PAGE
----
Overview of KFS
Based on Indiana University's Financial Information System (FIS), Electronic Procurement & Invoicing Center (EPIC), and Pre-Disbursement Processor (PDP), Kuali Financial System is the first of the Kuali projects and has become the Kuali mold: a collaborative approach to design an open development platform and a web-based operating environment.
Kuali Financial System
The Kuali Financial System (KFS) project is working to create and enhance a comprehensive suite of financial software that meets the needs of all Carnegie Class institutions. Its partner institutions are colleges, universities, and interested organizations that share a common vision of open, modular, and distributed systems for their software requirements.
Since early 2005, the then "Kuali Project" has focused on developing an enterprise-level financial system. After receiving a substantial grant from the Andrew W. Mellon Foundation, Kuali turned its teams of functional experts and developers drawn from participating institutions to building KFS.
An important element of Kuali software is its modular architecture. Institutions may implement only those functional elements they need. The KFS can be scaled in turn for complex, multi-campus, research-intensive institutions as well as smaller private, liberal arts, or community colleges.
KFS also takes full advantage of Kuali Rice, an enterprise class middleware suite of integrated products that allows both Kuali and non-Kuali applications to be built in an agile fashion, such that developers are able to react to end-user business requirements in an efficient and productive manner, so that they can produce high quality business applications.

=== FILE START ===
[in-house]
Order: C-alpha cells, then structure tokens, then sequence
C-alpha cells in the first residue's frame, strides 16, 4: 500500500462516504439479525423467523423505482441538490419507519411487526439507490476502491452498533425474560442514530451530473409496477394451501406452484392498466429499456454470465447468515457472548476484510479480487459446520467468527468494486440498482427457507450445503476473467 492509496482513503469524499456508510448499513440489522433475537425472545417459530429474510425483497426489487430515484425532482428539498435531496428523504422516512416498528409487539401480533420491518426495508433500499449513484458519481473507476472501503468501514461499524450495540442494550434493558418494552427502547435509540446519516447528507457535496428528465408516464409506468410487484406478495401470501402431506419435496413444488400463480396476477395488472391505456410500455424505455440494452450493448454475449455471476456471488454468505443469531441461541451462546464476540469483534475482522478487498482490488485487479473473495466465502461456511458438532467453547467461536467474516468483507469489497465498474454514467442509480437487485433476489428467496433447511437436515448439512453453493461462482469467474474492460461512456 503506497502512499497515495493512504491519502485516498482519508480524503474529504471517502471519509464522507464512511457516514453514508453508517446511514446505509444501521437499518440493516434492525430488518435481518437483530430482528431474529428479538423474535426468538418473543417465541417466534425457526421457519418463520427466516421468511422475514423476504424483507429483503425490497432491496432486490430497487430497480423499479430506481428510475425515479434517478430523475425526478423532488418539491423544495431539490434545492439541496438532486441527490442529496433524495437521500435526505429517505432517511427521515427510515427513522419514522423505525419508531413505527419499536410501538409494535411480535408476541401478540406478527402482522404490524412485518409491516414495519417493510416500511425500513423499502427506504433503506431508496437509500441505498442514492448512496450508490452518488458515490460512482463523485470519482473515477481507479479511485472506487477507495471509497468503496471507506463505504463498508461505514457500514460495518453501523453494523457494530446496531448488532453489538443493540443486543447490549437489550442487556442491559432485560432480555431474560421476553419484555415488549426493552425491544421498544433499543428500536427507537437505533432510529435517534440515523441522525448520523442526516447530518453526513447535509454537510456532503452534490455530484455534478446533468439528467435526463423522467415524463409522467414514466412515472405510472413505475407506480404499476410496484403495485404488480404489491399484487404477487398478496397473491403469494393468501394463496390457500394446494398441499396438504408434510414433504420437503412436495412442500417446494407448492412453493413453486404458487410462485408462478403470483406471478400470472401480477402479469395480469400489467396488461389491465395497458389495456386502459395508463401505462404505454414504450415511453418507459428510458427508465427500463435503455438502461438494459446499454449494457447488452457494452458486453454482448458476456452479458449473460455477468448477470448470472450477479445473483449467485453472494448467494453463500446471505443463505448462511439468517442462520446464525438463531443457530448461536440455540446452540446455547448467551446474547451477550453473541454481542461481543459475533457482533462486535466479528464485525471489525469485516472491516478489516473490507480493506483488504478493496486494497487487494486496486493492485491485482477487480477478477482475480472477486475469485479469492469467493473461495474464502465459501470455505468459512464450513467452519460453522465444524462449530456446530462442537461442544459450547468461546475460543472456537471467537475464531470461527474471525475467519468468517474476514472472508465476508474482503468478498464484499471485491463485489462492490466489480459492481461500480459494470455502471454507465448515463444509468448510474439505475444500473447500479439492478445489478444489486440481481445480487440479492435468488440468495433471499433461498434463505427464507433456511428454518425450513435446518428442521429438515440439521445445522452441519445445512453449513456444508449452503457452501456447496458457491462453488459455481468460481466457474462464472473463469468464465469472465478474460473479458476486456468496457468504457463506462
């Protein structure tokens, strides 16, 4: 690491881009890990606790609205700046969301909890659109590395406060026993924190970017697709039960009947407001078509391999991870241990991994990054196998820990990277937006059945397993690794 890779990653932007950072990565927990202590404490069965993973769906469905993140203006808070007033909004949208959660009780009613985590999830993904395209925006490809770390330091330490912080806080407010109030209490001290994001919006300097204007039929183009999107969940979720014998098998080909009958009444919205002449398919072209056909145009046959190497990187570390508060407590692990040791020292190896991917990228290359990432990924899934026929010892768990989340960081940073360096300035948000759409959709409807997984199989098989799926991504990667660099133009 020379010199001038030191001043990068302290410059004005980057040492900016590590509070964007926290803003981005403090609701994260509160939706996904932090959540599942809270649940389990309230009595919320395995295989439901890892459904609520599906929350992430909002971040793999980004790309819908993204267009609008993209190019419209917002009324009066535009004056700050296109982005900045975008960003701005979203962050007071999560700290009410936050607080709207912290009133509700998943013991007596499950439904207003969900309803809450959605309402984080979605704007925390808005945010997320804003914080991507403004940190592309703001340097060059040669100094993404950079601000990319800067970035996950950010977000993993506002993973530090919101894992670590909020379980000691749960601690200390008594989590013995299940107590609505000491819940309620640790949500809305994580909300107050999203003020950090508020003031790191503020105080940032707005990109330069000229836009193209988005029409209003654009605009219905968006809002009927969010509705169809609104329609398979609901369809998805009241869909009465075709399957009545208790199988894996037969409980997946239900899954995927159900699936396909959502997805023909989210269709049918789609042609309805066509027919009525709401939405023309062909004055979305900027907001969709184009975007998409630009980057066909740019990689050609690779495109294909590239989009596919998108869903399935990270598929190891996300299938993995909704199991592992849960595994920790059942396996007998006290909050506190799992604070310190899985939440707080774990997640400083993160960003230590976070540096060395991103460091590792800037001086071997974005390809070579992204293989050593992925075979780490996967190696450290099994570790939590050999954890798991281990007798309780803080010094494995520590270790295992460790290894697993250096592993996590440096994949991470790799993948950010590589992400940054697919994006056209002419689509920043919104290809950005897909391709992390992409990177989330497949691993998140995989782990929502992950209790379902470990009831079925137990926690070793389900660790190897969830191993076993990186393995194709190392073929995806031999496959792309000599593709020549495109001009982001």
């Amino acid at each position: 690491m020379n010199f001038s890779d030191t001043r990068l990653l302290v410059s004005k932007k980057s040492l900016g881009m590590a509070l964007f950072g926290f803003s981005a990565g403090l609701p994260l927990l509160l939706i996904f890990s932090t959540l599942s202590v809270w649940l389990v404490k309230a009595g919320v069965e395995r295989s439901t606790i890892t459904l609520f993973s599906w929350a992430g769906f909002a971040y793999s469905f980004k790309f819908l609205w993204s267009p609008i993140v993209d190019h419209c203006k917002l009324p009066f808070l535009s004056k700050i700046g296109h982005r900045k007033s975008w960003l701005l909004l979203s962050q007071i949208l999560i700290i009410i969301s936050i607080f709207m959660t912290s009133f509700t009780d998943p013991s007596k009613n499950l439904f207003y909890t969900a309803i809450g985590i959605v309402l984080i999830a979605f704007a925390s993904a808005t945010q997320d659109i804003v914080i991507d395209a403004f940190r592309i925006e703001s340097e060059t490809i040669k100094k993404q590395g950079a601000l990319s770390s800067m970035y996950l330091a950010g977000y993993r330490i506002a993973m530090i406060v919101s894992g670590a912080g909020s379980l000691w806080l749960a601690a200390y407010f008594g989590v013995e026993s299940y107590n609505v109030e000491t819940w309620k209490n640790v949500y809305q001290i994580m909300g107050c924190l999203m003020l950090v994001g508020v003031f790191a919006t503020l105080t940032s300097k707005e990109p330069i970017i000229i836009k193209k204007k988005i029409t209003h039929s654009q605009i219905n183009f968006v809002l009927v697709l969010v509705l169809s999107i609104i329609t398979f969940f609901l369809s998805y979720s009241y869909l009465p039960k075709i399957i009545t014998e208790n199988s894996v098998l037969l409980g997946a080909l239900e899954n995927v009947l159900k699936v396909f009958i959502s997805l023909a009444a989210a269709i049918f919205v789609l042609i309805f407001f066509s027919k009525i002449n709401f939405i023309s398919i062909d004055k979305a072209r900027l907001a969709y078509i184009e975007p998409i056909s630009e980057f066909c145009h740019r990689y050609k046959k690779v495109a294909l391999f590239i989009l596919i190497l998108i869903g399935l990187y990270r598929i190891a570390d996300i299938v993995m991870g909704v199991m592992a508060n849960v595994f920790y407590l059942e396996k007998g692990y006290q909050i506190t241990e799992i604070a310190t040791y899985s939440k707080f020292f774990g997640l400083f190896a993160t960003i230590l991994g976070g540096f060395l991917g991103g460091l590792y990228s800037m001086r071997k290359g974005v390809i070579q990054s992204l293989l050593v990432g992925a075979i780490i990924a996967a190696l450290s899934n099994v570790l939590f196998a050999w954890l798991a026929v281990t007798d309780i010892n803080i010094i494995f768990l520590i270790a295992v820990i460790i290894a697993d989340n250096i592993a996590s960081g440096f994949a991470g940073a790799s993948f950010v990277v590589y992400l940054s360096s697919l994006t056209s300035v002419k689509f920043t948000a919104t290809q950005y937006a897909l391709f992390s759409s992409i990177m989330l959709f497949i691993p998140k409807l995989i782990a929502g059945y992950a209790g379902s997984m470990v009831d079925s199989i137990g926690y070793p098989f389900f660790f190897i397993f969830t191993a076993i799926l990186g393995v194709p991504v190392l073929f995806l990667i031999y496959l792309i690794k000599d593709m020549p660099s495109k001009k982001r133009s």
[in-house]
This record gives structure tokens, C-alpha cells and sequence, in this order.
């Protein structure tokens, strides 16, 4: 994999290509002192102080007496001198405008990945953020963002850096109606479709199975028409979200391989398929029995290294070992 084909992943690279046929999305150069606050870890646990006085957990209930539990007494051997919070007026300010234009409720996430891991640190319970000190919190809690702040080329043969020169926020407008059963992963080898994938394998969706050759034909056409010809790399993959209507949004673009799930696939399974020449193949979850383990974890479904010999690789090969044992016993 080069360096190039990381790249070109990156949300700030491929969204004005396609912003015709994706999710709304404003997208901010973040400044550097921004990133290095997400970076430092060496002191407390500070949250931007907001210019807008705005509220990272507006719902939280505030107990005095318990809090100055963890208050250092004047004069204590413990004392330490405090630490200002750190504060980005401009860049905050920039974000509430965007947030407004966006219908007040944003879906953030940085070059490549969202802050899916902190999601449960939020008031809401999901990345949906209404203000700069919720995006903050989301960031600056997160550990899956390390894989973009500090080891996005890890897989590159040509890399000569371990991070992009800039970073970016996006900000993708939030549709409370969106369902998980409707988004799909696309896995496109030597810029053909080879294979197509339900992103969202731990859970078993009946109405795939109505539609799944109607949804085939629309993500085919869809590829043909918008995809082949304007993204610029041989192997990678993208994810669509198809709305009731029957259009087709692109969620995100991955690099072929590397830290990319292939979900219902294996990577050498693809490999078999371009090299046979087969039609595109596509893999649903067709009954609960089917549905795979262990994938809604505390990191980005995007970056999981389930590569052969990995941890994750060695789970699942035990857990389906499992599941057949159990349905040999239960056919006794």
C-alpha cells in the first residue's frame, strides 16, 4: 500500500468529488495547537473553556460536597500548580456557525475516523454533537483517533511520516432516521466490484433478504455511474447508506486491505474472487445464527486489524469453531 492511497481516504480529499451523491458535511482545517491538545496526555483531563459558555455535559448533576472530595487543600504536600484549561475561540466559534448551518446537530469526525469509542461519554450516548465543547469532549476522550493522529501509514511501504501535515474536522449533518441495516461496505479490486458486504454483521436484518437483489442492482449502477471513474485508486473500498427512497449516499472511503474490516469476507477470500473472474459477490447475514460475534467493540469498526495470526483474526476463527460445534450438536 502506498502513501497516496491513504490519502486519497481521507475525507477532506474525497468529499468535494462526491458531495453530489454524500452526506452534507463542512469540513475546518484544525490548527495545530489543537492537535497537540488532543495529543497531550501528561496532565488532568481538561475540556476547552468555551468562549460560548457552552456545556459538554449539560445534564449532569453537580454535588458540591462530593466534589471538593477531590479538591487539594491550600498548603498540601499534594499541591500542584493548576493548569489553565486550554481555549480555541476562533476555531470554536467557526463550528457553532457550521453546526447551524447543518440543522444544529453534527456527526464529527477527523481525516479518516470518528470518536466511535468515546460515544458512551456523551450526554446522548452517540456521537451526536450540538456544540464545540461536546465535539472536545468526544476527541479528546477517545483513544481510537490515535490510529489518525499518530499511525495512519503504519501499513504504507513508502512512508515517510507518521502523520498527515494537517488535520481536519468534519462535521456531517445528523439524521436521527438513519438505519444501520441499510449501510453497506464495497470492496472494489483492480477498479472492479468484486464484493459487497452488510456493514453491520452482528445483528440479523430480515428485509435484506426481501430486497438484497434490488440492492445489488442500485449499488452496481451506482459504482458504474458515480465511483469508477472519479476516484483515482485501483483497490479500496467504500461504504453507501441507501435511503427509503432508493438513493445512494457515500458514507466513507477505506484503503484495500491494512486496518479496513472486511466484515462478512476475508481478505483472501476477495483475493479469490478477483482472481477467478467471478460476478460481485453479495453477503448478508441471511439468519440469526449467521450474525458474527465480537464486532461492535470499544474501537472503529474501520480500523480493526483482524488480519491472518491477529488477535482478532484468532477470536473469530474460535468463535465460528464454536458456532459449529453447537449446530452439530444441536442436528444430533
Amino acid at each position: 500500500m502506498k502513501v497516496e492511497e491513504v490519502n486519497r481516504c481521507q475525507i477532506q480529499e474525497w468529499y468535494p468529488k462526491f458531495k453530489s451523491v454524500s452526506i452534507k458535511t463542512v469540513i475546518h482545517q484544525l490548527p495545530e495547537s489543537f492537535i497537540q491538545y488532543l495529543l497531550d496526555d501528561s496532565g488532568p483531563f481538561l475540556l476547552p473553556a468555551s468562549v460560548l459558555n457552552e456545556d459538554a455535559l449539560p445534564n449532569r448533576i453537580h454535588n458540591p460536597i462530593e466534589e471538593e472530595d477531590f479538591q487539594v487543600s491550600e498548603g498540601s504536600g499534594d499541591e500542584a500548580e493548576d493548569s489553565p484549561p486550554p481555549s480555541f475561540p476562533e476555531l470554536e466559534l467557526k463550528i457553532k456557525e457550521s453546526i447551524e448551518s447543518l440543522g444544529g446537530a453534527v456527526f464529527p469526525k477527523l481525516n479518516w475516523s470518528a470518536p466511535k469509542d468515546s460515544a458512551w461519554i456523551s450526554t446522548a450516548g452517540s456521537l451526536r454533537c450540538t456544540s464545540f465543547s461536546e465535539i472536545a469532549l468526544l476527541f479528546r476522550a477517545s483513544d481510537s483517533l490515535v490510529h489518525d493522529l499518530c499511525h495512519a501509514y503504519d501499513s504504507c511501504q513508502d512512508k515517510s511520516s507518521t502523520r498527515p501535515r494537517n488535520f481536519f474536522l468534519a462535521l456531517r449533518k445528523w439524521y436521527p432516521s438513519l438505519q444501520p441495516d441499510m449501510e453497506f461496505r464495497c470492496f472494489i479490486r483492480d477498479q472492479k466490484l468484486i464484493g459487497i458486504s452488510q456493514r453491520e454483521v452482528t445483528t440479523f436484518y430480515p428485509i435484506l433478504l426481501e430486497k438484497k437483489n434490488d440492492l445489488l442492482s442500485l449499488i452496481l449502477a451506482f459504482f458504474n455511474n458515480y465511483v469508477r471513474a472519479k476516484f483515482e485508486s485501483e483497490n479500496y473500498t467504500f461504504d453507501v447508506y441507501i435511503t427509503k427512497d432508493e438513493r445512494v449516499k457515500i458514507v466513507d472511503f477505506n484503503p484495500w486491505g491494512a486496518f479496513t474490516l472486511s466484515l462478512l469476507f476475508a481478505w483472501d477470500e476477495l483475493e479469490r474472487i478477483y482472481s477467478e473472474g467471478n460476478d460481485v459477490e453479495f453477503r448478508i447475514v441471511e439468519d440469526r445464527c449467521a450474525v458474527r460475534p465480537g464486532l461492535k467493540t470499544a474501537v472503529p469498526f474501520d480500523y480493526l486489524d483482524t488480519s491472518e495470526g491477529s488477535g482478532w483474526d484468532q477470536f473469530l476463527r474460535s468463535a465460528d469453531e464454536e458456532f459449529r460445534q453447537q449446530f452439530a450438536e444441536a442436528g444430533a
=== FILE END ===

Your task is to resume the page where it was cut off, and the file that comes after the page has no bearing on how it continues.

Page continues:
The community source nature of the work gives Information Technology professionals the ability to engage in continuous improvement and innovation in the Kuali applications. They share web-based KFS tools so user communities can execute the same systems at their own colleges and universities. KFS provides program managers and administrators with ready access to current information for analysis and decision-making.
KFS is entering a new phase of maturity, focused on harvesting contributions. Prior to release 5.0, the project accepted over 200 contributions, and, in release 5.0, nearly 300 more will be included. Most of those 500+ contributions were bug fixes, performance improvements, and enhancements to the customizability of the software. Over 100 enhancements, which represent over 18,000 hours of development and include two new modules, have been proposed for subsequent releases.
We are very excited about this transition, which we believe demonstrates the true power of the community. Project team overhead to integrate contributions is a fraction of the time taken to develop them, so the size of our “team” is truly approaching the sum of the staff on all of the implementation teams, the increased rate of output will be a huge benefit to the community, and partners will avoid the upgrade cost that would otherwise be incurred if they were maintaining those contributions as customizations.
To get involved or see what others are contributing, see the Kuali Sharing documentation.